The event in November 2005 ranks as one of my proudest contributions to this planet: speakers included Robert Webb sharing his story, broadcaster Darcus Howe, Colin Parry (who lost his son Tim in the Warrington bombings), Adeem Yunis, founder of and many other valuable contributions – all with a different take and perspective of the 7/7 bombings experience.

My contribution was about the British brand.

Understanding the mechanics of Brands

So, what is the relevance of using Branding as a tool and how can it be used to assist our debates whether about Scottish devolution or diversity?

A brand is made up of three elements:

  • Icons – the pictures (or lack of) that come to mind when you mention the name
  • Values – these underpin our behaviours, influencing what we do, or don’t do
  • Information – the currency of facts we use in the dialogue about the brand.

Why previous attempts to define British Values failed

The crucial element in considering what is meant by the ‘British’ brand is Values.

Values are the glue that holds us together? They are the gel uniting us as a group, live together and share a common destiny?

Clearly there had been a breakdown with the actions of the 7/7 bombers. They had clearly gone beyond what is acceptable Brand behaviour.

You are right in thinking that there has been much previous soul searching about the question of ‘What are British Values’?

I feel these efforts have failed or had limited success because:

  • They were top-down imposed
  • They failed to make themselves meme-friendly (memorable and easily pass-on-able)
  • They were reviewed outside the context of using the construct of Brand.

When exploring your Values I argue you should only identify five individual Values.

The reason? Usually, you can only remember five things. (Try to name the magnificent seven, seven wonders etc.) Therefore, you really need to establish the top five and use your energies to make these memorable.

Also, by failing to harness the model of a Brand you can then use your Values to filter what Icons and Information you can suitably harness to promote your message.

The need for emergent, bottom-up thinking

By looking at the issue from a top-down perspective you are imposing a world-view on others. By encouraging bottom-up thinking you can allow others to shape their take on the British Brand from their viewpoint. They can take ownership of the resulting insight and perspective.

The reality is that we have nearly 61 million individual definitions of what people define as their ‘British Brand’. Inevitably however, from the complexity, rather like a mosaic picture, a clear central image can emerge.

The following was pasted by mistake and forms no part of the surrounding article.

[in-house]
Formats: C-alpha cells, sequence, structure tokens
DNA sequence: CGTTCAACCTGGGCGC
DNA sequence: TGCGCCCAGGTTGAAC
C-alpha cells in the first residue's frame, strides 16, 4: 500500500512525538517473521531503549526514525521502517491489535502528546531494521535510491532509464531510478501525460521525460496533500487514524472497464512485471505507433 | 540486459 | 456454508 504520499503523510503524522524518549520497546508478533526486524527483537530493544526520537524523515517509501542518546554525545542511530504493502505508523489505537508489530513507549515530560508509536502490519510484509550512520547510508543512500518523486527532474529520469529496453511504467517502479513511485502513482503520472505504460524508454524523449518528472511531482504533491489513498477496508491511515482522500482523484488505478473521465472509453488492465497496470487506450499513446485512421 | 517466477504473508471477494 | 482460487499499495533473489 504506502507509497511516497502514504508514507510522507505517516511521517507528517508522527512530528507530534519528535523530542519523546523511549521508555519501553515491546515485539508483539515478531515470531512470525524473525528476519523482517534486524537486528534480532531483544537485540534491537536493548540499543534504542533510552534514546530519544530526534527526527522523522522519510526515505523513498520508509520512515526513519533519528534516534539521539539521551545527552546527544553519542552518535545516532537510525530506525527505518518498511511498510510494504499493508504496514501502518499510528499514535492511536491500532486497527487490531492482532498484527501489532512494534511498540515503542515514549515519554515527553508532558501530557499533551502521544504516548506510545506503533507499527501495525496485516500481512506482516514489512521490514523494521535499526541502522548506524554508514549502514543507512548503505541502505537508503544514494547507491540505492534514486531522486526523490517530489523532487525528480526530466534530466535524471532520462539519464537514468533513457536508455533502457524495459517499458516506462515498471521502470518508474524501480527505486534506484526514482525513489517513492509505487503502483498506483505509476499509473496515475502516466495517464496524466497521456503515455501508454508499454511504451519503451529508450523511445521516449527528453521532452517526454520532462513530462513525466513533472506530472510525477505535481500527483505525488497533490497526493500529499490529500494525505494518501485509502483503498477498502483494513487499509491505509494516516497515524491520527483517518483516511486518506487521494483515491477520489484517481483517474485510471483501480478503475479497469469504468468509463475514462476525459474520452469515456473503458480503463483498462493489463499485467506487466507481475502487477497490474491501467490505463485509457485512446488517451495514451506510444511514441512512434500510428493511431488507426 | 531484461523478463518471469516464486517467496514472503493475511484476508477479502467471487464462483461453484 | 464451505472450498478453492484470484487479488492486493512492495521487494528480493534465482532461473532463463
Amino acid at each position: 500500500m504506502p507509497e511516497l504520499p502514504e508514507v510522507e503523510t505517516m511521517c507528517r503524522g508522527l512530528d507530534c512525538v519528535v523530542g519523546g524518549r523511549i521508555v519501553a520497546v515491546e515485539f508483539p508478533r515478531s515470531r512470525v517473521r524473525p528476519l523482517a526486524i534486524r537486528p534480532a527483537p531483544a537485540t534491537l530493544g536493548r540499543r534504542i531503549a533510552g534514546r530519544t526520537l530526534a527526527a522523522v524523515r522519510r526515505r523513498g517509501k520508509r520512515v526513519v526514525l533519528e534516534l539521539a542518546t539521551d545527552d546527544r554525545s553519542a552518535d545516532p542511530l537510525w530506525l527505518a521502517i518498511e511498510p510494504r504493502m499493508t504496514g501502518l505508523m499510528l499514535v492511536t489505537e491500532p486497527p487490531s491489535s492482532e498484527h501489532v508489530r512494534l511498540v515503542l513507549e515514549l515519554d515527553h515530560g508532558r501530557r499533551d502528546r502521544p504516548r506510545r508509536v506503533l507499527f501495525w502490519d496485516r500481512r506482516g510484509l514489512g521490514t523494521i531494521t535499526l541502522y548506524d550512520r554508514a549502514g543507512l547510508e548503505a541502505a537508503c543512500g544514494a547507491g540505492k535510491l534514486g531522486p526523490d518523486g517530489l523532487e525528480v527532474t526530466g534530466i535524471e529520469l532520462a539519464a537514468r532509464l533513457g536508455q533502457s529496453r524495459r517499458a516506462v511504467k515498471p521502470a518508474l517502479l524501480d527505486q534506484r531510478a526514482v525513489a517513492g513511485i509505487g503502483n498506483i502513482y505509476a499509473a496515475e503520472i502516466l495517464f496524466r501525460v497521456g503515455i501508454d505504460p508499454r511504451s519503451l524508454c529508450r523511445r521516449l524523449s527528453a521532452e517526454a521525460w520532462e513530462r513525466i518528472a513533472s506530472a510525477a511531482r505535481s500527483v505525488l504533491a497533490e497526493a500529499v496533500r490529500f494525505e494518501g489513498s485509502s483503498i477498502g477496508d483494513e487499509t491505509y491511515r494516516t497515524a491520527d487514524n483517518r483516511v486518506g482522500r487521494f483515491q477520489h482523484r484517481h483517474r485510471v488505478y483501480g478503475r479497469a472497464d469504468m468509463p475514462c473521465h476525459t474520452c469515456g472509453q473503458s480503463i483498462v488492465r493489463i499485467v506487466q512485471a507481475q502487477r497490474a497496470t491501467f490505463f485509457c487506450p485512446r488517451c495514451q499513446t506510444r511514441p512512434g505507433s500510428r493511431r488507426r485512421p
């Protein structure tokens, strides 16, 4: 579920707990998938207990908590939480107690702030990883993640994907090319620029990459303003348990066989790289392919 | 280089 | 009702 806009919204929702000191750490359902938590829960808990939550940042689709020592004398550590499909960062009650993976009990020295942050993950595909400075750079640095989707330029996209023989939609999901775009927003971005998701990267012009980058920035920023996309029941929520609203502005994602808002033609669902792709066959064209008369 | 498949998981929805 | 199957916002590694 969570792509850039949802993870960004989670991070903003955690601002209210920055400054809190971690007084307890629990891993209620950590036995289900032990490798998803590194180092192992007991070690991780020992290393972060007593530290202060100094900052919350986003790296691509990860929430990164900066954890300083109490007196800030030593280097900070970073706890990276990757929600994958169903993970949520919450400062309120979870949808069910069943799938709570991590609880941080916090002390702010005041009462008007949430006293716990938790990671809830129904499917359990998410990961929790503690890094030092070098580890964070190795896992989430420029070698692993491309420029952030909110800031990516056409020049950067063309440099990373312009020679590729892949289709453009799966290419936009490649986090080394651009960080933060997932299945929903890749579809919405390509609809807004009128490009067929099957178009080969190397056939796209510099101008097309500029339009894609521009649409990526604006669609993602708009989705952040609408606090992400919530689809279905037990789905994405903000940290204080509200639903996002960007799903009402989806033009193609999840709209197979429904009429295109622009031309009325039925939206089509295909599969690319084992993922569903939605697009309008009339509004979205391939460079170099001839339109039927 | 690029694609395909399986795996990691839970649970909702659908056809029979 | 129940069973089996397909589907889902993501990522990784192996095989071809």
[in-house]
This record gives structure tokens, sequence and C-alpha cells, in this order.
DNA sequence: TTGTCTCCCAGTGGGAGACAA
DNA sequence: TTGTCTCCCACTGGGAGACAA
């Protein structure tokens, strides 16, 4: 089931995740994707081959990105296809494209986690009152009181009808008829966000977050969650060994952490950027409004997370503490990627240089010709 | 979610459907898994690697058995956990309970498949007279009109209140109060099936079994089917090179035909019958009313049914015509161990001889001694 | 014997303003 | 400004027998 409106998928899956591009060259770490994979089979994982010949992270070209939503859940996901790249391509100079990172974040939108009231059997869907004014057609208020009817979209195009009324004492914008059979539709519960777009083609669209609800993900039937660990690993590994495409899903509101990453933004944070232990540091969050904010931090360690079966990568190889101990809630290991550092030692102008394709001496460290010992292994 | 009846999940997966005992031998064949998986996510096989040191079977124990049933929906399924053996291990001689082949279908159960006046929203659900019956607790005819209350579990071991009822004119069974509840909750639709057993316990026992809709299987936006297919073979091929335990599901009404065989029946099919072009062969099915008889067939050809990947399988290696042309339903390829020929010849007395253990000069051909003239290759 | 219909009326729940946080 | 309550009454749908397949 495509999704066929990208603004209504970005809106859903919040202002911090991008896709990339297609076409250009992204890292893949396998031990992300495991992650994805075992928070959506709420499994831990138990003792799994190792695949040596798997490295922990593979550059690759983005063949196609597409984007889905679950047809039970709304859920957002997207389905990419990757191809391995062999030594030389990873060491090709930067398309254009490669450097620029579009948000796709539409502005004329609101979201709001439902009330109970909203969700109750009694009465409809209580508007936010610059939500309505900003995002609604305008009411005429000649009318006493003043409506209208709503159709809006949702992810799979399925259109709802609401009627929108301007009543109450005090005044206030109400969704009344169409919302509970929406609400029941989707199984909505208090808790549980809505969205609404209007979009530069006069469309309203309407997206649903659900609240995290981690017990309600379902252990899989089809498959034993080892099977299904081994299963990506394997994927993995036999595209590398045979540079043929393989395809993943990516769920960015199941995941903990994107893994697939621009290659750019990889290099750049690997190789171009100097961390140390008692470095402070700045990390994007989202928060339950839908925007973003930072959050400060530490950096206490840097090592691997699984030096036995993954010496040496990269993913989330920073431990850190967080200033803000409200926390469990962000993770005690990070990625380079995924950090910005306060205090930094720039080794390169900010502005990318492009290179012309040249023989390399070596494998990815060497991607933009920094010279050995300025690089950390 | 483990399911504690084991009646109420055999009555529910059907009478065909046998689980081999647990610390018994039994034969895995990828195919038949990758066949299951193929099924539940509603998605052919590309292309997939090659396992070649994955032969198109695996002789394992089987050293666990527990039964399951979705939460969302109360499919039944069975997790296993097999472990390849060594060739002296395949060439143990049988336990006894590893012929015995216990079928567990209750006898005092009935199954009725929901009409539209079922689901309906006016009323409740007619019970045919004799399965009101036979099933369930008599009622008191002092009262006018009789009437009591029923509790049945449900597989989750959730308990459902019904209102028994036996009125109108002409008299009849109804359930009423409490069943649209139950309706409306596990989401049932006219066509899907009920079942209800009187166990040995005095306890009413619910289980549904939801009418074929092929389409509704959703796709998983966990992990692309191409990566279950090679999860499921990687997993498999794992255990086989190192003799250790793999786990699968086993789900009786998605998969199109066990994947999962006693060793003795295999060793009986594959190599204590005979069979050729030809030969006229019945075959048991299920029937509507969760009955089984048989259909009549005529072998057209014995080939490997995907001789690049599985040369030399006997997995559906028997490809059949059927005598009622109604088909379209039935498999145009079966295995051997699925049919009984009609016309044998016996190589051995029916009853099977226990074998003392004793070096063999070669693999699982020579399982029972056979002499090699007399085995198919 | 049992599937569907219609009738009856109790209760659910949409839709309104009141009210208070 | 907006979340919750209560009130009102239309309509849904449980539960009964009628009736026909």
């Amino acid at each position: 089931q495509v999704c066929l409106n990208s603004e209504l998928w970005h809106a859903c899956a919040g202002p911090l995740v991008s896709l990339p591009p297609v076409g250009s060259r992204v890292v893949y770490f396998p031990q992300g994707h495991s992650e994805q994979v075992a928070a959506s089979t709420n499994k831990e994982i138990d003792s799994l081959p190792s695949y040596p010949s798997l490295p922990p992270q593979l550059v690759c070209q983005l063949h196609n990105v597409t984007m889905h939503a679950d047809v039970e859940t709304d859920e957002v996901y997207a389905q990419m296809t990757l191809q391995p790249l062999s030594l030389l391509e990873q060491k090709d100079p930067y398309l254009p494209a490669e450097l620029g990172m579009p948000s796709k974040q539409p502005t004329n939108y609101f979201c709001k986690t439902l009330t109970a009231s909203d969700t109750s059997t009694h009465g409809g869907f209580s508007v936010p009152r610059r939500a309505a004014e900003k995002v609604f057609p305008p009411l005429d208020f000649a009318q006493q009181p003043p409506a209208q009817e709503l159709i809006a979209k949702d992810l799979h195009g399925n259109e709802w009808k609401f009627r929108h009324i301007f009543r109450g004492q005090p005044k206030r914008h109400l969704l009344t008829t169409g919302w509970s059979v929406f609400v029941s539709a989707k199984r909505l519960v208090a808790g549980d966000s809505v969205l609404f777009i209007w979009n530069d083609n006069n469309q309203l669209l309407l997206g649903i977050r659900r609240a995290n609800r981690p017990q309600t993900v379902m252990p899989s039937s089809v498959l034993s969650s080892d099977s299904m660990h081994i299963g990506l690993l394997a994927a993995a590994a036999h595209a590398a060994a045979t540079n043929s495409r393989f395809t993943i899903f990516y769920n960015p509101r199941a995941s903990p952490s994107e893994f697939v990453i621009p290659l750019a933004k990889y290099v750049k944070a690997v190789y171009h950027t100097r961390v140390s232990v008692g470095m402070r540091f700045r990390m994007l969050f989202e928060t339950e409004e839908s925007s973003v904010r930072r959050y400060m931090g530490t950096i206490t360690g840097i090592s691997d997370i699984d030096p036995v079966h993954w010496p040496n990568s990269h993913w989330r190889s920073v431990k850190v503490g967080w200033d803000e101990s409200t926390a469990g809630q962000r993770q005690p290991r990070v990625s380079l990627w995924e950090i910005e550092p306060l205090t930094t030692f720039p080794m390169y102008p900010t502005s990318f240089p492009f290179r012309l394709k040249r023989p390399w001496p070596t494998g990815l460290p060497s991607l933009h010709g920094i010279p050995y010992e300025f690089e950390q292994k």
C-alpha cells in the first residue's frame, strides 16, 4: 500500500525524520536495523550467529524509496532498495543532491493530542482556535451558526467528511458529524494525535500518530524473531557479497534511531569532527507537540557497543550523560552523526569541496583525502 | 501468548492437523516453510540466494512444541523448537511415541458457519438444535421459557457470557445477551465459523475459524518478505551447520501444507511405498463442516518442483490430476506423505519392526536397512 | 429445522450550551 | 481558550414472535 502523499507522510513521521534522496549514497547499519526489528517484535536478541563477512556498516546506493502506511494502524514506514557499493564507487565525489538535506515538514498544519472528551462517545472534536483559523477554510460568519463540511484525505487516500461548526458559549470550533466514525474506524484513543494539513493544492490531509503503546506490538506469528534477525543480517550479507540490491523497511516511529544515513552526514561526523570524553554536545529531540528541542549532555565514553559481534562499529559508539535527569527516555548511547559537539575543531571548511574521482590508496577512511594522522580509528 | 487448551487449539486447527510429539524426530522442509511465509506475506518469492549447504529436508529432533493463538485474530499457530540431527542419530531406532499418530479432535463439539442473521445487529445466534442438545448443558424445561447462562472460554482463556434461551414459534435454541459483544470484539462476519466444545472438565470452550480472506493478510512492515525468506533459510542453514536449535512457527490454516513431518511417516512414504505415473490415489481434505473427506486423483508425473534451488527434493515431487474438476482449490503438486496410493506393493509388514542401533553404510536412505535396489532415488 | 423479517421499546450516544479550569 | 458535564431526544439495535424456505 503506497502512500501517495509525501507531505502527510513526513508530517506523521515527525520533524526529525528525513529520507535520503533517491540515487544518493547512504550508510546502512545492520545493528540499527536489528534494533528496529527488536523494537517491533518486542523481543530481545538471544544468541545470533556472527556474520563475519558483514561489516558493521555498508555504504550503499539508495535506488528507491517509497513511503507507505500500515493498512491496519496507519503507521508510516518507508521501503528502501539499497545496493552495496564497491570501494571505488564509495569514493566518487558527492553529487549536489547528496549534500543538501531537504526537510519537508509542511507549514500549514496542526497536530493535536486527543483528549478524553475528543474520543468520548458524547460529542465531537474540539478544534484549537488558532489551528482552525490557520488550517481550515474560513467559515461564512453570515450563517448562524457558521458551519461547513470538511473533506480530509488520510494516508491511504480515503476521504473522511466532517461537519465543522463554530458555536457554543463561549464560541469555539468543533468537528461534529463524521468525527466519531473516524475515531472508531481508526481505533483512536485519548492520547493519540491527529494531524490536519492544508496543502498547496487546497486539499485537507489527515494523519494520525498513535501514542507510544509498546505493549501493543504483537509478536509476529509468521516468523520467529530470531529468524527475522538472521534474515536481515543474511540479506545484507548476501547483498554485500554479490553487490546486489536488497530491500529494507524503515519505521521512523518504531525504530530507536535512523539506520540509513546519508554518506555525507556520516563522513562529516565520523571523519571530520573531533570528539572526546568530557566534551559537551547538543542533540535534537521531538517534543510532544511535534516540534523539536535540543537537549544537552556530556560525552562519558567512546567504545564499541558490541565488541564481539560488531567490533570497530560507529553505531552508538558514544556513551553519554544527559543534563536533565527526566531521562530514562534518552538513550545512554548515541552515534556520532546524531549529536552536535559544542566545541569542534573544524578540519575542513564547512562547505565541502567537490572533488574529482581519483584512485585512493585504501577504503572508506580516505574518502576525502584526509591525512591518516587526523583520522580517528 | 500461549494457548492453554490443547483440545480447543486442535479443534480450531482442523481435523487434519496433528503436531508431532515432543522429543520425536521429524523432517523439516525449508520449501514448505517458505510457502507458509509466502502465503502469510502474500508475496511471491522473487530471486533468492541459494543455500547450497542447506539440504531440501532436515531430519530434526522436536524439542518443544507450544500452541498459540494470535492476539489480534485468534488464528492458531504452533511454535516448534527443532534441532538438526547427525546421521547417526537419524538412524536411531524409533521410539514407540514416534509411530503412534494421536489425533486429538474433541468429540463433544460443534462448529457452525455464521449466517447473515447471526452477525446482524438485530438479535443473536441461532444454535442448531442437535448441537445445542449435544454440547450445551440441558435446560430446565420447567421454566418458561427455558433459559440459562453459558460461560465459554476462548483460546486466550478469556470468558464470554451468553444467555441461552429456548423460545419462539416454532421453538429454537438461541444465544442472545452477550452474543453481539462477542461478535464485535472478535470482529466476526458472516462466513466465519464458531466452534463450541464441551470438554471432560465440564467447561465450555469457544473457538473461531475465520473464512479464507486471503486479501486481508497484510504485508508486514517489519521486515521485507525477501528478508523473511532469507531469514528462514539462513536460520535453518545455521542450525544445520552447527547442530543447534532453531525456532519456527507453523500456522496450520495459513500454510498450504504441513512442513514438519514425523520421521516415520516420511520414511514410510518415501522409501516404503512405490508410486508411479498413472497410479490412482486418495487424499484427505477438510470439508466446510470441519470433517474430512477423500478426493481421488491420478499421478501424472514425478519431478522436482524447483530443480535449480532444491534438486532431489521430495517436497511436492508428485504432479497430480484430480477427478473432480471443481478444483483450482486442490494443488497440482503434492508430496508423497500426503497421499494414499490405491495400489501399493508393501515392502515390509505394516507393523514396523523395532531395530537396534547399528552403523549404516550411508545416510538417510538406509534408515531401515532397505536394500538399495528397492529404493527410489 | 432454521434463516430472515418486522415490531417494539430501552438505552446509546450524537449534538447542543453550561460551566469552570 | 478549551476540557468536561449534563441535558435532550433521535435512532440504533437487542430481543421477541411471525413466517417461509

My bottom-up contribution for what I define as the five British Values is:

#1 Physical safety – we come together to help us avoid/reduce the physical threat from others, both outside and inside our communities.

#2 Social justice – we support our weaker members and ensure fair access to resources,

opportunities and fulfilling potential.

#3 Tolerance – we respect the right to be different

#4 Uphold democratic principles – of majority rules and respecting minorities rights (using

Values #1,#2,and #3)

#5 Libertarianism – which can manifest itself as a constructively sceptical view to blind obedience to authority, or to benign irreverence – at the root of so called ‘British humour’ -where we don’t take ourselves too seriously.

I am not saying these are the absolute Values for the British brand, rather they are my personal take, and you are more than willing to embrace or reject. By encouraging you to do so, I am using and upholding Values #3, #4 and #5.

A better model going forward

By using the concept of Brand it will help you gain greater understanding and insight. It provides a model for taking your take on the ‘British Brand’ forward.

We are facing a break-up. We now need to bind the family together again to go forward to make the most of our potential and situation.

Being British as a Brand is not about taking or leaving it, we don’t have a choice. We do have a choice how we manage our Brand for a better collective destiny within these Isles.

So, if you are debating about future of the Union or diversity and inclusivity in our communities – do so through the lens of Brands.

By using the concept of Brand it will help you gain greater understanding and insight. It will also provide a model for taking your take on the ‘British Brand’ forward.

This is urgent. I for one don’t want to see the break-up of the Union – a union of equal partners in a club currently called ‘United Kingdom of Great Britain and Northern Ireland’.

Some changes will be easy to adopt. Some may be more challenging.

Yet, we are facing a family break-up, and if you believe that everyone in Great Britain is better served by being together, you need to act.

Let’s stop being sloppy about the British Brand. Let’s address what is meant by our ‘British Brand’ so we can go forward with renewed vigour and confidence.

The full version of this post can be found at